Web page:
What does treatment involve?

Treatment often involves from one to three appointments. Your dentist will remove the diseased pulp during the treatment. The pulp chamber and root canal(s) of the tooth are then cleaned and sealed.

Root Canal Therapy

How your tooth is saved through treatment

Appointment 1:

  1. An opening is made through the crown of the tooth into the pulp chamber.
  2. The pulp is then removed.
  3. The root canal(s) is cleaned.
  4. Medications may be put in the pulp chamber and root canal(s) to help get rid of bacteria and prevent infection.
  5. A temporary filling will be placed in the crown opening to protect the tooth between dental visits. Your dentist may leave the tooth open for a few days to drain. You might also be given medicine to help control infection that may have spread beyond the tooth.

Appointment 2:

  1. The temporary filling is removed and the pulp chamber and root canal(s) are cleaned and filled further.
  2. The root canal(s) is shaped to a form that can be filled.
  3. Medications may be put in the pulp chamber and root canal(s) to help get rid of bacteria and prevent infection.
  4. A temporary filling will be placed in the crown opening to protect the tooth between dental visits.

Appointment 3:

  1. The temporary filling is removed
  2. The pulp chamber and root canals are filled and sealed.
  3. A filling is placed in the crown opening to protect the tooth.

The final step may involve a porcelain crown placed over the tooth

How long will the restored tooth last?

Studies show that 90% of RCT teeth, which have been restored with a crown, are still present 10 years later. Despite this, treatment can still fail.

Your restored tooth could last a lifetime assuming you continue to care for your teeth and gums. Regular checkups will be necessary. Your tooth will remain healthy as long as the root(s) of a treated tooth are nourished by the tissues around it.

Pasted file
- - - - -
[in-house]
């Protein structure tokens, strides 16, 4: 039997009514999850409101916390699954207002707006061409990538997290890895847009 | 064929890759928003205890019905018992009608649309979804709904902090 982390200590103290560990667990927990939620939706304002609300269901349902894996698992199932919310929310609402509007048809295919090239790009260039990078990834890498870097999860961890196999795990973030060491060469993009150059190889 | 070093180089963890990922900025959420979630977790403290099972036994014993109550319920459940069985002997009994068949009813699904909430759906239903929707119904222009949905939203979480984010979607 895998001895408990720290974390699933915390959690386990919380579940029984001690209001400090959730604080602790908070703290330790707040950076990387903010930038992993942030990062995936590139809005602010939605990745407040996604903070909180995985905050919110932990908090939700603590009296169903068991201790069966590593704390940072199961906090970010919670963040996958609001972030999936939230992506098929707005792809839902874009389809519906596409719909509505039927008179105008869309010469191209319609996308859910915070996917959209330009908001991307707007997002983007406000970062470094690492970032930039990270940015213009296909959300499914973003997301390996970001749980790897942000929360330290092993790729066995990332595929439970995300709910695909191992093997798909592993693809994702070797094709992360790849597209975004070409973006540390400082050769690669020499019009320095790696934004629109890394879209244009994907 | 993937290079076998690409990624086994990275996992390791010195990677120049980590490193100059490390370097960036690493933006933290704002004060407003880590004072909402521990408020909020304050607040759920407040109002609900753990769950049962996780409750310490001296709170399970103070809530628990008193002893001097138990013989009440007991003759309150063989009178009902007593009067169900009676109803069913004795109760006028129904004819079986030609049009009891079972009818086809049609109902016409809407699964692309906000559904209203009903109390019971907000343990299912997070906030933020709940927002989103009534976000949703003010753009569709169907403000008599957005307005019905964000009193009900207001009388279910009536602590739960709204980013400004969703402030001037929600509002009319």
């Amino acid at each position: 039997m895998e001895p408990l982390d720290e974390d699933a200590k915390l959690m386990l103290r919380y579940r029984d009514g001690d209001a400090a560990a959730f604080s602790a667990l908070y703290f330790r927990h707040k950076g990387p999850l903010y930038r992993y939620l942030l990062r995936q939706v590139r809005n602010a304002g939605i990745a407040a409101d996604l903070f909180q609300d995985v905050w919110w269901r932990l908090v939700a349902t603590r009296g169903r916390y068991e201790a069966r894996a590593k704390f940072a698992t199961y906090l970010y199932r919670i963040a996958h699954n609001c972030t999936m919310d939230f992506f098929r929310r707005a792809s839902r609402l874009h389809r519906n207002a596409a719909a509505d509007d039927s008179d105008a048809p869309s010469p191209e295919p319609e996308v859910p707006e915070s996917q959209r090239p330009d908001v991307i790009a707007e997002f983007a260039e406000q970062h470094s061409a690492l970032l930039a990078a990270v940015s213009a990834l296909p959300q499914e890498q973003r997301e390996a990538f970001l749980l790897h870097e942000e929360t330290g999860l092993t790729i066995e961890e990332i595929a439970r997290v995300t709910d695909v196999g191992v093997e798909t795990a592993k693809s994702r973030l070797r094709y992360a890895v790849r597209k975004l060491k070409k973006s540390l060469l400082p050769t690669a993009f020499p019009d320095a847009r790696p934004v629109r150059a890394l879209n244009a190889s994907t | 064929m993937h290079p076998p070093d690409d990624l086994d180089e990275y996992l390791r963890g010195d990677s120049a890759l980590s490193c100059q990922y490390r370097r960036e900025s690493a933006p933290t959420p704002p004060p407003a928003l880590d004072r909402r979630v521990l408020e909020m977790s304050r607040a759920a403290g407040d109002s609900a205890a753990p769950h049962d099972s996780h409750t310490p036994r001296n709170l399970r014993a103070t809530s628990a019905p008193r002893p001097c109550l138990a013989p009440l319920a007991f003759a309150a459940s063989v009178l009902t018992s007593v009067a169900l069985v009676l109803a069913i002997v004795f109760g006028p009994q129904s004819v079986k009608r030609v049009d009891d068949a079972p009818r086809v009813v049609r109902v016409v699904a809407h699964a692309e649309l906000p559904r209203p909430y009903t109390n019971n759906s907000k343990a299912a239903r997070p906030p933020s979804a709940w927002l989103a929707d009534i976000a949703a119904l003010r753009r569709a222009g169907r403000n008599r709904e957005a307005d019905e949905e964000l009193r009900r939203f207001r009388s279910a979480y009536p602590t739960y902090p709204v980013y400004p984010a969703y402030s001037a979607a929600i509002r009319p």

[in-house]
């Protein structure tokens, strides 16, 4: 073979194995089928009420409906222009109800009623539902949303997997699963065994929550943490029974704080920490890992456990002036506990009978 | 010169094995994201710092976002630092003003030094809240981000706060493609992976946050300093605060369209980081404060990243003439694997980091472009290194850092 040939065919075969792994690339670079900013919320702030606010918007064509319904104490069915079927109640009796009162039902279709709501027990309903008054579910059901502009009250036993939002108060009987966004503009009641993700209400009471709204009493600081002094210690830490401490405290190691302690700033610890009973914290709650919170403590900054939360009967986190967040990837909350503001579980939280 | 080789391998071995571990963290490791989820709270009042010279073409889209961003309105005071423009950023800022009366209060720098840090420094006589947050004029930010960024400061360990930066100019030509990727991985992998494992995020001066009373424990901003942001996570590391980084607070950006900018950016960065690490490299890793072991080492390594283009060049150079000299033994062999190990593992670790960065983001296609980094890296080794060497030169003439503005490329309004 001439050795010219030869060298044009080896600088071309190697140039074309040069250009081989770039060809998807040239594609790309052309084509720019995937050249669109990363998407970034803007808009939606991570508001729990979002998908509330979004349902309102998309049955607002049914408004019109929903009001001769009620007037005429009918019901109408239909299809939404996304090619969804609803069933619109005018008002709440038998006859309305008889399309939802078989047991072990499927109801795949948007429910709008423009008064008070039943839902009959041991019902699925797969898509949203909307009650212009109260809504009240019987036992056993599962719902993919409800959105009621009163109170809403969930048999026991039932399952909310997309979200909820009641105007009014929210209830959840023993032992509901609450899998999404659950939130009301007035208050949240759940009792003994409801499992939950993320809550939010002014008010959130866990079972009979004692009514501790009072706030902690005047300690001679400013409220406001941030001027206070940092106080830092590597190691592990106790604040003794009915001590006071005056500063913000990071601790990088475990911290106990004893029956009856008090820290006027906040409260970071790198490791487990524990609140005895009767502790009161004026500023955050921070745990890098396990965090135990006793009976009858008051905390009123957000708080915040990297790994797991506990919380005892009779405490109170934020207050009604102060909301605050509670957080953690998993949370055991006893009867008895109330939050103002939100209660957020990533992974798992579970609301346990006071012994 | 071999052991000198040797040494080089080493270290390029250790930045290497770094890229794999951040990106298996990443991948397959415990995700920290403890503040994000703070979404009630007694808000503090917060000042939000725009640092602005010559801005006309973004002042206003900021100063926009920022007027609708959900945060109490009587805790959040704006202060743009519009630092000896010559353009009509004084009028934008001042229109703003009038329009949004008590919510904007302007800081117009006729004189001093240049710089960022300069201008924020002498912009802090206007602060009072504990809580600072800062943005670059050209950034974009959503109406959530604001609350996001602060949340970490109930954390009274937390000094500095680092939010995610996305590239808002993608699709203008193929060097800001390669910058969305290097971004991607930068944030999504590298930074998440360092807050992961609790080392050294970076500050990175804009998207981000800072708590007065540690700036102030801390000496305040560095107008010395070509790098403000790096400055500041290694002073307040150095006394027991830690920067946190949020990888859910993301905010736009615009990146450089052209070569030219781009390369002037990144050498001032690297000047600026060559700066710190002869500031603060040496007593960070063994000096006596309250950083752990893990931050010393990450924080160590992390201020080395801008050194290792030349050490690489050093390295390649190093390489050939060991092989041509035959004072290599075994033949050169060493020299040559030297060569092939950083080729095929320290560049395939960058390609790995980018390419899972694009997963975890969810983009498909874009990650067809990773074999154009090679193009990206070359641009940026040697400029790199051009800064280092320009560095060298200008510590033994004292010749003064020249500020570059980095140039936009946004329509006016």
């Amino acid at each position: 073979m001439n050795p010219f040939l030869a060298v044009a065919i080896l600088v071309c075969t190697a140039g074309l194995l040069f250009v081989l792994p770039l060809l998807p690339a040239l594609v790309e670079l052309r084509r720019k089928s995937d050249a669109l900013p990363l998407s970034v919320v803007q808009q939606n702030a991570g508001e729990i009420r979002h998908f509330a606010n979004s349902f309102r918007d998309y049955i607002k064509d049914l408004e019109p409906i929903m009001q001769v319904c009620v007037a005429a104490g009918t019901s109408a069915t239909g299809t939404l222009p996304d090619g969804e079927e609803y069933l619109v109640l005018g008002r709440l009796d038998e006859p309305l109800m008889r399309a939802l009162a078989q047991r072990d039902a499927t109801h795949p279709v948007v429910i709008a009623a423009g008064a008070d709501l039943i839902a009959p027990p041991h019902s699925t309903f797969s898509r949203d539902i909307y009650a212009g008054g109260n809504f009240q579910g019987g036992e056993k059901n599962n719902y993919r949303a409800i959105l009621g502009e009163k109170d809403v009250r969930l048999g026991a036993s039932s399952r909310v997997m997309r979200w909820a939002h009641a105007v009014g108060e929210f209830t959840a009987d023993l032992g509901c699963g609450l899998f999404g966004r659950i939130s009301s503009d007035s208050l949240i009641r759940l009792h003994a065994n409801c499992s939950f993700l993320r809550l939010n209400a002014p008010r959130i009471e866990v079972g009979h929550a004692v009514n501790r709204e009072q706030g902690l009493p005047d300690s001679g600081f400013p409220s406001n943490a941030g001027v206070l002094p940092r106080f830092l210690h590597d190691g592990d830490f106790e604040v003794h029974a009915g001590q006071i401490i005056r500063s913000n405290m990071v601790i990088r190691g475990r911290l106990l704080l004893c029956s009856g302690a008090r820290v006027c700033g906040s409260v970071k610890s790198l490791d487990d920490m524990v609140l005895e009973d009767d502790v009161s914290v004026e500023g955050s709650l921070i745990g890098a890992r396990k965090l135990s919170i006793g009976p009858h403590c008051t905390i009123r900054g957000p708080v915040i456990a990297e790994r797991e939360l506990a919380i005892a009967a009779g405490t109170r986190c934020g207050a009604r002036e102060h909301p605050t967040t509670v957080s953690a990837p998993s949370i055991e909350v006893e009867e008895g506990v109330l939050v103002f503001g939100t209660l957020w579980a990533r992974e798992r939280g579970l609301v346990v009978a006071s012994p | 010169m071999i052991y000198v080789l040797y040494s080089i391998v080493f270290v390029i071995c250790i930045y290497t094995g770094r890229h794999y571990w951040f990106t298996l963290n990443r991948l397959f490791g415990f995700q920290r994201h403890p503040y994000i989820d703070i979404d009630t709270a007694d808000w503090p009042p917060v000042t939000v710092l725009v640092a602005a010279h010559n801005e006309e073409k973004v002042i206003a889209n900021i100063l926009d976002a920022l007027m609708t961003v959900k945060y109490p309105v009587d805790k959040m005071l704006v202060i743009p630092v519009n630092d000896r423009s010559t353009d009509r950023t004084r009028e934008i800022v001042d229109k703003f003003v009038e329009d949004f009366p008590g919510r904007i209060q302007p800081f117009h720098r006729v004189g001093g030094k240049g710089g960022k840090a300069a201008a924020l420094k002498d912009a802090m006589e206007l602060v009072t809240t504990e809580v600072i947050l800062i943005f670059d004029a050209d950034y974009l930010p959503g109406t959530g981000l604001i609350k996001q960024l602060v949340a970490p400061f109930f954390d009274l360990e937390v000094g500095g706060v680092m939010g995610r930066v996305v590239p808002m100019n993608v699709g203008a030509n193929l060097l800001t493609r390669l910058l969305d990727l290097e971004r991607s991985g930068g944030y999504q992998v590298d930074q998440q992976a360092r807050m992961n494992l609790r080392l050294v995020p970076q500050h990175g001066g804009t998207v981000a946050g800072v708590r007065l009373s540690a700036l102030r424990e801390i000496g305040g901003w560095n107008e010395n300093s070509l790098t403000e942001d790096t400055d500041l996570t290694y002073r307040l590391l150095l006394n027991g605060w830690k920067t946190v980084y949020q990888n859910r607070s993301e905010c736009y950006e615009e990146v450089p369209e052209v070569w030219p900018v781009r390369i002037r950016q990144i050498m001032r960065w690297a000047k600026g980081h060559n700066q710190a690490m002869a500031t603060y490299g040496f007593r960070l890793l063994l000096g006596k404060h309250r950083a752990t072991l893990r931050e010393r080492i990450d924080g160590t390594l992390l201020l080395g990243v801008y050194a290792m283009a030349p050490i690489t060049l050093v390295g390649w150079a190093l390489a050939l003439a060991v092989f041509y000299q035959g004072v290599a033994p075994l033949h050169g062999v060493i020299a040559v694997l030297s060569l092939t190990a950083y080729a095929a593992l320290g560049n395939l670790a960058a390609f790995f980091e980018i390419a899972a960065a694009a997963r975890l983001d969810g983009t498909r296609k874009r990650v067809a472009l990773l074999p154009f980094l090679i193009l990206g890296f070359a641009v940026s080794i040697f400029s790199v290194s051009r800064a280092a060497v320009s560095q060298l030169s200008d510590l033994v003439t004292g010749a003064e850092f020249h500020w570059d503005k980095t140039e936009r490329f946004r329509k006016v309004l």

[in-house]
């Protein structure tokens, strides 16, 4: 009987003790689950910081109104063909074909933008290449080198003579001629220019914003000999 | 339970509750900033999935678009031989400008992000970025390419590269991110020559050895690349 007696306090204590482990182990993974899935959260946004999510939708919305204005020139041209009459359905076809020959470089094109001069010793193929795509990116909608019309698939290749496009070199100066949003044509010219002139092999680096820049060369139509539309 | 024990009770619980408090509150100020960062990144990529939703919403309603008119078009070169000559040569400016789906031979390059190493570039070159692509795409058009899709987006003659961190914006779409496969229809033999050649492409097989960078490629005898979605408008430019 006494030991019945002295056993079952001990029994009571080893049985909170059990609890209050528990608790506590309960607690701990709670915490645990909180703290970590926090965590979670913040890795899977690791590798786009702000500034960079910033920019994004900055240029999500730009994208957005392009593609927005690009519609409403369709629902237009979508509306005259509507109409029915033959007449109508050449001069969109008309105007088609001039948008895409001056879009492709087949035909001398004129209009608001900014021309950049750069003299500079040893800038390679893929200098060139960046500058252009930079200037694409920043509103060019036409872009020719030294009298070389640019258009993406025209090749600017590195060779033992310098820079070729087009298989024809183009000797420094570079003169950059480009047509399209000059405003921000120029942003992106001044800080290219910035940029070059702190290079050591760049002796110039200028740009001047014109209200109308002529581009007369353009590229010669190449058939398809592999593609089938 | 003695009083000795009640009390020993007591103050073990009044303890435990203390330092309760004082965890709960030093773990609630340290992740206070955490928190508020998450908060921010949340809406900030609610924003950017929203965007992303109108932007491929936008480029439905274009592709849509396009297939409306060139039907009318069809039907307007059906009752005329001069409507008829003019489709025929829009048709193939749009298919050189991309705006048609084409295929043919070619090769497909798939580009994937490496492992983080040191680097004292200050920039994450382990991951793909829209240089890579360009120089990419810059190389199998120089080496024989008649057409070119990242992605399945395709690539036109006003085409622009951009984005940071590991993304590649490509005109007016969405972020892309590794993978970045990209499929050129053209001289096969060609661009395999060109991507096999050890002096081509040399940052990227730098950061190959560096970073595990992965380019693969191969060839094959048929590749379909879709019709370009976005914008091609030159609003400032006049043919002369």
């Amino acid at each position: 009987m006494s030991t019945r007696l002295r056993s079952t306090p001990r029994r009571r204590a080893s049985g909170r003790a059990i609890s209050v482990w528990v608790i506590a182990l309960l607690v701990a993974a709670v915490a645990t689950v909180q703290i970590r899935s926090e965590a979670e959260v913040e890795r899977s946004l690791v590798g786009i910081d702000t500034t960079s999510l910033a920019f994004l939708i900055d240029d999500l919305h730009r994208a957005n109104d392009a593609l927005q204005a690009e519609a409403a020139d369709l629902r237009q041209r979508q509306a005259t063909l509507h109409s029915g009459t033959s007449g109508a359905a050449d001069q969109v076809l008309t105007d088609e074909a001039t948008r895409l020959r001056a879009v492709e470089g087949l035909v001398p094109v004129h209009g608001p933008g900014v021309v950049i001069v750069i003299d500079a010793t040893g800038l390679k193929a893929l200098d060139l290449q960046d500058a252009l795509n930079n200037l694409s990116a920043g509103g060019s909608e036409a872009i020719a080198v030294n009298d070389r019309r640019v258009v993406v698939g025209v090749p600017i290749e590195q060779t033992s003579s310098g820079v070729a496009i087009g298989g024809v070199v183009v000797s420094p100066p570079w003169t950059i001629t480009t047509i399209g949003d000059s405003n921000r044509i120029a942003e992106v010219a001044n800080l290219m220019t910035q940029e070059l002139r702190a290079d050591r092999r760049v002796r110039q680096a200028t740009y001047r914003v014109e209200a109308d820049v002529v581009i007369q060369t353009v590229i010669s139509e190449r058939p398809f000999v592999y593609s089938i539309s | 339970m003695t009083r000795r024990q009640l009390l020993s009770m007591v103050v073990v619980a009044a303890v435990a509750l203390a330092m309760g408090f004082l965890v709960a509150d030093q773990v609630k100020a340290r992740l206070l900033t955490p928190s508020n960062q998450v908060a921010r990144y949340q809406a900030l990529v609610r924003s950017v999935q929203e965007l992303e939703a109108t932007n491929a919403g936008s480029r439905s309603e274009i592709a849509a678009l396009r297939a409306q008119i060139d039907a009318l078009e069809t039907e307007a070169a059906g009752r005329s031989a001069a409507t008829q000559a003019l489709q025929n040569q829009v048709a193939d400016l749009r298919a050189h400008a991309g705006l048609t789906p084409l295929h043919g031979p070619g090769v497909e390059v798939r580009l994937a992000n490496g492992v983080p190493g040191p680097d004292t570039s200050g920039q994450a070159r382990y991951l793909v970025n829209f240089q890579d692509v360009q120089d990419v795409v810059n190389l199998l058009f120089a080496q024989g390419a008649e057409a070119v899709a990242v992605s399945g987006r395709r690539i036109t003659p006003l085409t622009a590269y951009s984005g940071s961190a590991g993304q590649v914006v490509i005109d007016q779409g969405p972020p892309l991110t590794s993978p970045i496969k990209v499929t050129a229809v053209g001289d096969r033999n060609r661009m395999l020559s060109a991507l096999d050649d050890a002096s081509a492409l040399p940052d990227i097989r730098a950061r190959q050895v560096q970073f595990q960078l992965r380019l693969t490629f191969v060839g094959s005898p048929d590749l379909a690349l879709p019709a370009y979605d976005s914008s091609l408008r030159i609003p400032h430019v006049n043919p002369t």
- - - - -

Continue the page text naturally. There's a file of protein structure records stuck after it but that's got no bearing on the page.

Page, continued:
Are there any risks?

If root canal therapy is suggested then is important to have a tooth treated as soon as possible. An infection that is allowed to continue may lead to destruction of the underlying bone tissue. The infection can also spread and could result in fever, swelling in the face and neck and a general ill feeling.

File Separation

File separation occurs when one of the small nickel-titanium files we use to clean the inside of the tooth becomes lodged within the canal. It is not dangerous and presents absolutely no health risk to patients. There is some evidence to show a reduced prognosis in RCT treated teeth with file separation. Your dentist will discuss further if this occurs.

What happens after treatment?

Natural tissue inflammation may cause discomfort for a few days. This can be controlled by an over-the-counter analgesic. You may wish to avoid biting down hard or chewing hard foods as the inflammation resolves, from then on you should be able to return to your regular diet.

Should I see a specialist Endodontist?

Specialist endodontists are dentists who have specialised in root canal therapy, your dentist will inform you if you require a referral to an endodontist.